Those on a tracker mortgage – which tracks the Bank of England base rate – should see the latest rate reduction passed on in their mortgage repayments. Similarly, those sitting on their lender’s standard variable rate (SVR) are likely to be impacted by the latest cut as many providers will factor this into their own base rate.
The SVR is a type of mortgage interest rate that borrowers are most likely to go onto after finishing their initial fixed, tracker or discount deal. Lenders have their own SVR and some will allow borrowers to take out a mortgage on this, although this is typically the most expensive option.
An SVR mortgage means payments can go up or down according to changes in interest rates. SVRs, unlike tracker mortgages, don’t track above the Bank of England base rate at a set percentage – rather, the rate paid on an SVR mortgage is determined by the mortgage lender.
If the Bank of England base rate went down – as it did twice recently – a lender could choose: not to increase the SVR, increase the SVR (by any amount less than 1%, 1% exactly or even make an increase greater than 1%), or decrease the rate.
It’s important to note that mortgage lenders can increase or decrease their SVR at any time, not only after base rate changes.
Those on fixed-rate mortgages – the most popular type of mortgage deal, where borrowers repay the same amounts each month, for a fixed period of time – aren’t affected by changes to the base rate, regardless of whether it goes up or down.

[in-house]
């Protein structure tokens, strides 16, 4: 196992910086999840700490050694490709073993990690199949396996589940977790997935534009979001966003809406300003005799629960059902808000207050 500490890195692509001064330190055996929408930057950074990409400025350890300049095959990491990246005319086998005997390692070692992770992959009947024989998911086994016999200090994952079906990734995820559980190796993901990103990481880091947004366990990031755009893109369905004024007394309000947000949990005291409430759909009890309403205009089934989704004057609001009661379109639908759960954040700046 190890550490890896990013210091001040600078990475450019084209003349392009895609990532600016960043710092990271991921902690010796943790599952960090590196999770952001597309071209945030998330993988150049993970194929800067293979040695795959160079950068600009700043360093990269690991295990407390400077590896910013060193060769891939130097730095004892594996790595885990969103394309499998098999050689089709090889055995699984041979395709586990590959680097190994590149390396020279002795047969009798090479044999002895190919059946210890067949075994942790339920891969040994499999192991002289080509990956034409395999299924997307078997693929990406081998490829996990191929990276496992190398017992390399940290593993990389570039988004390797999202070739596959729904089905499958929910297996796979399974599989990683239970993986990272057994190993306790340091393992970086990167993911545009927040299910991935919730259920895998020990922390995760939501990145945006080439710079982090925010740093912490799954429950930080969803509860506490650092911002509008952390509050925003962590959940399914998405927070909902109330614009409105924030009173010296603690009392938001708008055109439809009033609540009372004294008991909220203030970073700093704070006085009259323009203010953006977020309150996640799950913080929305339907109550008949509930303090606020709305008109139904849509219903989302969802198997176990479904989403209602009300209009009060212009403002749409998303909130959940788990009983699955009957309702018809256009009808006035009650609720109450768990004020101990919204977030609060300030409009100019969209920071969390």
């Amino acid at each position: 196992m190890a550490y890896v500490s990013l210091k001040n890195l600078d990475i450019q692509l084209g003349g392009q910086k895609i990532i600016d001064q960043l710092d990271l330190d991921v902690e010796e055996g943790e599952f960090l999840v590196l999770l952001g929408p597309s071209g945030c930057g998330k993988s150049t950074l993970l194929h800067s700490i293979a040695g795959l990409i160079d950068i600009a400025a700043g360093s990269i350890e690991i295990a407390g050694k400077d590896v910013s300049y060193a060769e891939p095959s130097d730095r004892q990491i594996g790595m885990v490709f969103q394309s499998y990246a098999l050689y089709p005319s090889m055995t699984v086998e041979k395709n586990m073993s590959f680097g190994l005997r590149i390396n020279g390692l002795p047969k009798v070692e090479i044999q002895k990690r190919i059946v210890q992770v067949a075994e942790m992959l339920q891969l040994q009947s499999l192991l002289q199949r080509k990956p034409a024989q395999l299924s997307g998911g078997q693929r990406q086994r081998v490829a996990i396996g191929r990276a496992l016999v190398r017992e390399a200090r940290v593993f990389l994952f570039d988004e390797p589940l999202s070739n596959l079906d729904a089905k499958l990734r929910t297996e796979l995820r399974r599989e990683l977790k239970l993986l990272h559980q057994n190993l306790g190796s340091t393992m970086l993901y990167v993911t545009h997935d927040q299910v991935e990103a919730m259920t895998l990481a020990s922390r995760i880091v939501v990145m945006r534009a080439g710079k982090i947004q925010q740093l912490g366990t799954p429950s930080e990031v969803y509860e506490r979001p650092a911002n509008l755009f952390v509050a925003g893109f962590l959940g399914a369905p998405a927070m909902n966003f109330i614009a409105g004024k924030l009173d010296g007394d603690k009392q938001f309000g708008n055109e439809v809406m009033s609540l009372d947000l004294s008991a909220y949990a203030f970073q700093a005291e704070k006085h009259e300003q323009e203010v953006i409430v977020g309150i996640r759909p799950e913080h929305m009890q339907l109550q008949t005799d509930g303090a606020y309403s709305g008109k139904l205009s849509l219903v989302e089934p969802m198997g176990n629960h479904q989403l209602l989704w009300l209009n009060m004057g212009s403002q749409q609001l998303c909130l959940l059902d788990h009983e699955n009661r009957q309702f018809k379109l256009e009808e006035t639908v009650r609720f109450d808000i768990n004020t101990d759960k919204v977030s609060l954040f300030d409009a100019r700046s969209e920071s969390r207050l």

According to UK Finance, a financial trade body, only 11% of borrowers are currently on tracker mortgages. By comparison, 69% of those people with outstanding mortgages in December 2019 were on fixed-rates, and will not see any change as a result of the BoE rate cut.
That said, the base rate being low is likely to influence the rates being charged on fixed-rates, which could be to the benefit of those looking to buying now or in the future.
It’s key to remember that tracker mortgages – although they are very useful when interest rates are at record lows or falling – aren’t without their downsides. If interest rates rise suddenly, for example, repayments will go up with it.
SVR mortgages, too, have possible benefits when interest rates are low, but they are often the most expensive mortgage rates on the market, while your payments could go up if the base rate does.
Most people nowadays opt for fixed-rates because of the certainty and clarity they provide – something that will be even more important as we continue to live alongside coronavirus and the potential continuing uncertainty over Brexit.
Before deciding on which mortgage is best for you in the current environment, speak to a mortgage expert or your agent for their top tips and advice.
One option which has become more popular in reaction to the coronavirus crisis is offset mortgages – in particular for first-time buyers. Offset mortgage interest rates have fallen below 2% as the number of offset mortgage deals on the market has declined, making them cheaper than the average standard two and five-year fixed-rate deals. Historically, this has been the other way round.
We will work alongside the new government guidelines to ensure we help our clients buy and sell homes in a safe and seamless way, using a digital-approach first where necessary.
You can find out about the services we offer across the Midlands and the rest of the UK by contacting us today, while buyers can source information on buying a home here.